Restless States | Hall of Names #2 – 1998
Sand-cast iron, Taylor’s Foundry Ltd, Suffolk
43 x 8 x 14 cm
Restless States | Hall of Names #3 – 1999
Sand-cast aluminium, Taylor’s Foundry Ltd, Suffolk
124 x 64 x 32 cm
The socio-cultural paradigm shift brought into being by the Bolshevik revolution of October 1917 had a profound effect on the arts. After Lenin declared “to work, then, comrades! We are faced with a new and difficult task” all creative production was essentially pressed into the service of the working-class movement for the next 70 years.
The Russian avant-garde initially supported the revolution as artists were transformed into agents of social change under the banner of art into production (in effect their manifesto) and a shared belief in the need for radical change to challenge the prevailing conservative norms in both art and society. This was indeed a watershed moment – a defining historical anchor from which western culture [I would argue] has pivoted ever since.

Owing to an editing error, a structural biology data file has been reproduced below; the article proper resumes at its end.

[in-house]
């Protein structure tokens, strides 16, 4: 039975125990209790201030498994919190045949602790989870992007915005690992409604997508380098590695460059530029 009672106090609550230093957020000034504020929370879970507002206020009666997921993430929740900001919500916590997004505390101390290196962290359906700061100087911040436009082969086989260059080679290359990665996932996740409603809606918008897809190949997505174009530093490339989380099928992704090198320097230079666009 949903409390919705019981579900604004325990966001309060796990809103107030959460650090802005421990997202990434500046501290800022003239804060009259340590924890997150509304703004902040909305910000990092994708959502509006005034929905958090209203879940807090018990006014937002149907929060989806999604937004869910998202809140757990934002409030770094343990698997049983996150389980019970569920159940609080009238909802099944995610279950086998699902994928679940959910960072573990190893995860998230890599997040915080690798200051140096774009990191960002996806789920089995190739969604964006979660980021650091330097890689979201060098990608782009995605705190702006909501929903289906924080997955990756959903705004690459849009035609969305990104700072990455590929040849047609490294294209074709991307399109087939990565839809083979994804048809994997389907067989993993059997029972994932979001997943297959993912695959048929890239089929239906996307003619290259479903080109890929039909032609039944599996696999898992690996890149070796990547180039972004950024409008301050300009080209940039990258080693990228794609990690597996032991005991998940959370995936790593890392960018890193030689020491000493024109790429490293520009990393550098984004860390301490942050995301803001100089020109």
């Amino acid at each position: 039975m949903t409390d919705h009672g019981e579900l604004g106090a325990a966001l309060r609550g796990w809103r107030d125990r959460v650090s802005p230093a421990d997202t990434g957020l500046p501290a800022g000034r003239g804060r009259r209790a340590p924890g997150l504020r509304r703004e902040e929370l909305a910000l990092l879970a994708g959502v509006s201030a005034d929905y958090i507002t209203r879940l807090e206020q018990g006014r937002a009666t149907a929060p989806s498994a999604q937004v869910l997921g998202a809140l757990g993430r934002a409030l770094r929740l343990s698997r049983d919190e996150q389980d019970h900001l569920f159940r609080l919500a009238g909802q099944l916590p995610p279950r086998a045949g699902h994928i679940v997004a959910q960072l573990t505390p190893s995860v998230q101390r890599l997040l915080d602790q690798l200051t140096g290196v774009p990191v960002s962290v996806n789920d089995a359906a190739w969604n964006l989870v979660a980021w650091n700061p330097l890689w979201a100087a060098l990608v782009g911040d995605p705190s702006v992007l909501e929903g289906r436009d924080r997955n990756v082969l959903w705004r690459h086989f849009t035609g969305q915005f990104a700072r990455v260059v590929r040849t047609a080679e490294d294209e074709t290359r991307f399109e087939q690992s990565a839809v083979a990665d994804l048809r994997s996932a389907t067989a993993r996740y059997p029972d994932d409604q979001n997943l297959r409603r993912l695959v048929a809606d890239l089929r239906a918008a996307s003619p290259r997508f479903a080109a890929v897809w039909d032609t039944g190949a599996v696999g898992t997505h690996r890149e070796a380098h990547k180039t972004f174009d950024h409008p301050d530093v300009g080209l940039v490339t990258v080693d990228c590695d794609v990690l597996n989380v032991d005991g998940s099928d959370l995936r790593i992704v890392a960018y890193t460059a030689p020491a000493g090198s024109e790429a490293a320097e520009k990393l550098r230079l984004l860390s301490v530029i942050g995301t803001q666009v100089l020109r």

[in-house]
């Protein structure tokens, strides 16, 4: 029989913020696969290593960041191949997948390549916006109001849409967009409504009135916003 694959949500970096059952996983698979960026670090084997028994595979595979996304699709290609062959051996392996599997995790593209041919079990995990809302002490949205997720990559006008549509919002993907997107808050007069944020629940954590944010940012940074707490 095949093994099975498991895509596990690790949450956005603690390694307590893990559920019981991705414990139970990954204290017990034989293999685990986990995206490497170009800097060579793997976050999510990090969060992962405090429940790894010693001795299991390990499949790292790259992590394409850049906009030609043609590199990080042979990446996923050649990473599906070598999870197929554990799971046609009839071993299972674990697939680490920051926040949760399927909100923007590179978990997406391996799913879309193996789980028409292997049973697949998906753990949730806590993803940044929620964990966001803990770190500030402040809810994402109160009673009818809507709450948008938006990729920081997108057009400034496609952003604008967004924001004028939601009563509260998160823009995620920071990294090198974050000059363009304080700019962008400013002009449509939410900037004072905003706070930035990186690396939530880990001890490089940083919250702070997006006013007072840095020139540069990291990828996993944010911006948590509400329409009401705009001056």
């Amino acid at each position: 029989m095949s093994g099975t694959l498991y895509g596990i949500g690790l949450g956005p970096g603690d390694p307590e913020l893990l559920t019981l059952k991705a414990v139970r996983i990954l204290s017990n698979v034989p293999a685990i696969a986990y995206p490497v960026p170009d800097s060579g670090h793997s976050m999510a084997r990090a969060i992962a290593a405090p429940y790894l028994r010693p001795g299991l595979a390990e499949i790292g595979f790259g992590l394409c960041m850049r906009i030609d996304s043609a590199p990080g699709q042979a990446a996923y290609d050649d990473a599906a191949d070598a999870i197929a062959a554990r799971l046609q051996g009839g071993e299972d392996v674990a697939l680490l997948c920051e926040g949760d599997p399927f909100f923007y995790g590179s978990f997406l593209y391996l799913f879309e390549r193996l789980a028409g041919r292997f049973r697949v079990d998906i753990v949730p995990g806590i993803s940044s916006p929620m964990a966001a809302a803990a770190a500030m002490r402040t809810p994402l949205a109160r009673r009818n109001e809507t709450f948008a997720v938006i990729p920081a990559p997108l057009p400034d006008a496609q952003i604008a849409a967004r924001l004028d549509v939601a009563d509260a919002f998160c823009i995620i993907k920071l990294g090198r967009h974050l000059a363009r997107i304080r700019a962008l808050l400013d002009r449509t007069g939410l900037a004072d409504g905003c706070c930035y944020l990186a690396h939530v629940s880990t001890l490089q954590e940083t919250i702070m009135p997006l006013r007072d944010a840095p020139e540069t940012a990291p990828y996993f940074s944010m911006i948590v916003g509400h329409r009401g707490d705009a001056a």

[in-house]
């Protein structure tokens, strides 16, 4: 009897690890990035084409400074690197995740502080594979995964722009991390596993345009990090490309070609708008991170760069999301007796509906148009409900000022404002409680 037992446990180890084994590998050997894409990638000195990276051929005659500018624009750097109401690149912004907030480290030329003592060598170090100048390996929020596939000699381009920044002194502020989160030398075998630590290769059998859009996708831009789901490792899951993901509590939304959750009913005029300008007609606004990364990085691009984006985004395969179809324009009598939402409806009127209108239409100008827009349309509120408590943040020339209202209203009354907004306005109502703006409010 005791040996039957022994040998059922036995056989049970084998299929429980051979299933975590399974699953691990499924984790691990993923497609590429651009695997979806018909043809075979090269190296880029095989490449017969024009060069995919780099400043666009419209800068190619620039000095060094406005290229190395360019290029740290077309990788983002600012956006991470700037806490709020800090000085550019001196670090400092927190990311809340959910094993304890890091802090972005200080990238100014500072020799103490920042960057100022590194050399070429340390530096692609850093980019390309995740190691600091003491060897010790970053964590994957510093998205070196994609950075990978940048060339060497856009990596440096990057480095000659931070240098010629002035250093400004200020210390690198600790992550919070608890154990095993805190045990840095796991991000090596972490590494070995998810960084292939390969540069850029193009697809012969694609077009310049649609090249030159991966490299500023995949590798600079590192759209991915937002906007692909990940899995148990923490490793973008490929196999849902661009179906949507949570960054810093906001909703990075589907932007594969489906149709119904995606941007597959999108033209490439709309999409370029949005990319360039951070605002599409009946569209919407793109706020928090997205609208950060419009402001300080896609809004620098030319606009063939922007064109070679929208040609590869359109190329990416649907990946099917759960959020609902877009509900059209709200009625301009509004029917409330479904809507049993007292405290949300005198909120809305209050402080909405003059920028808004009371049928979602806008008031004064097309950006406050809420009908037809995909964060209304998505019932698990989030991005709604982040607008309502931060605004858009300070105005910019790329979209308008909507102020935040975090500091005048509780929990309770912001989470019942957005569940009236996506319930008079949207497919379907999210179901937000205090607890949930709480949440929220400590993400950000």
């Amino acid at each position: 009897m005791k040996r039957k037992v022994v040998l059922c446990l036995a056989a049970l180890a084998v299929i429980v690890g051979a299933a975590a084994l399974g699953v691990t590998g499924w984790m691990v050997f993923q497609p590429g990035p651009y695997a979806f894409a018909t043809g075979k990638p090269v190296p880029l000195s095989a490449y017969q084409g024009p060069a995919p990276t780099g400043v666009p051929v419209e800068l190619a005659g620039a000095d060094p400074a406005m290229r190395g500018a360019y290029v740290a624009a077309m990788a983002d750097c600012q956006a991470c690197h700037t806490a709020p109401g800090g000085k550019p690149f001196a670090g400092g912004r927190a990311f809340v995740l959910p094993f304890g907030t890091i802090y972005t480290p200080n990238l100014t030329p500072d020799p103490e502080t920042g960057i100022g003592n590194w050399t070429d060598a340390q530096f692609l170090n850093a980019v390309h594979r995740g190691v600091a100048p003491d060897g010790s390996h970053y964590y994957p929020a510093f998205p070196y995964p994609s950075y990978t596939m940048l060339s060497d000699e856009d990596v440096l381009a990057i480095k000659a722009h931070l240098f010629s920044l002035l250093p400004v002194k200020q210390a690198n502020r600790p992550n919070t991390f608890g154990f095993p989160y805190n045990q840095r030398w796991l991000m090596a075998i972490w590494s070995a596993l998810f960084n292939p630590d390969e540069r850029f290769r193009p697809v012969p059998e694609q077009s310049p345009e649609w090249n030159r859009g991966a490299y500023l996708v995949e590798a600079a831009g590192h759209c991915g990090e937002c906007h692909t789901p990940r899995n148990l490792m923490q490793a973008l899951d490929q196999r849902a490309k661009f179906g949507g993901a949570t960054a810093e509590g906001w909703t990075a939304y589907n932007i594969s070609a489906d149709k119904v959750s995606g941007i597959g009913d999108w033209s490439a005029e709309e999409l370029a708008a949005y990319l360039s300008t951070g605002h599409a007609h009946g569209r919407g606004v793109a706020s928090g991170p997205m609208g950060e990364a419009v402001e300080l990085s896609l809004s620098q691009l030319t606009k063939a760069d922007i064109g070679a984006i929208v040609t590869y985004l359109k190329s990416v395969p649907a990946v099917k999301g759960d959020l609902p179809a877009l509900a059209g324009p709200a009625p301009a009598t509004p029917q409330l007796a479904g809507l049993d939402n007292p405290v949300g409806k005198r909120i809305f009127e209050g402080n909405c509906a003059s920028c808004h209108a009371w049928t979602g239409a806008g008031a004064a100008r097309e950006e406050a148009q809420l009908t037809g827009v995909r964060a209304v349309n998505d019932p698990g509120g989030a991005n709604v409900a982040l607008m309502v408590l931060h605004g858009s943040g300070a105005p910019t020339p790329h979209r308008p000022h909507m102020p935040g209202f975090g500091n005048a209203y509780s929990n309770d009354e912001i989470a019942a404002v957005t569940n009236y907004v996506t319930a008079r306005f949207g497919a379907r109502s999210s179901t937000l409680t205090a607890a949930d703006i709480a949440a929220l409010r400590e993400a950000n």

Restless States //
References changes in 1970s Soviet architecture as it fought to distance itself from functionalist strictures and the dictatorship of the right angle. The curve remonstrates against the plane & edge of monolithic orthodoxy, signalling perhaps yet again a state of change. The use of aluminium (produced in vast qualities within the Soviet Union) was the metal of the future – without which the modern era was technically impossible, and liberated metaphorically the “bright tomorrow” of communism. The immutability of iron has defined modern geo-politics – that nevertheless corrodes despite its dogmatic material presence.
Outside new studio – January 2017 [never shown]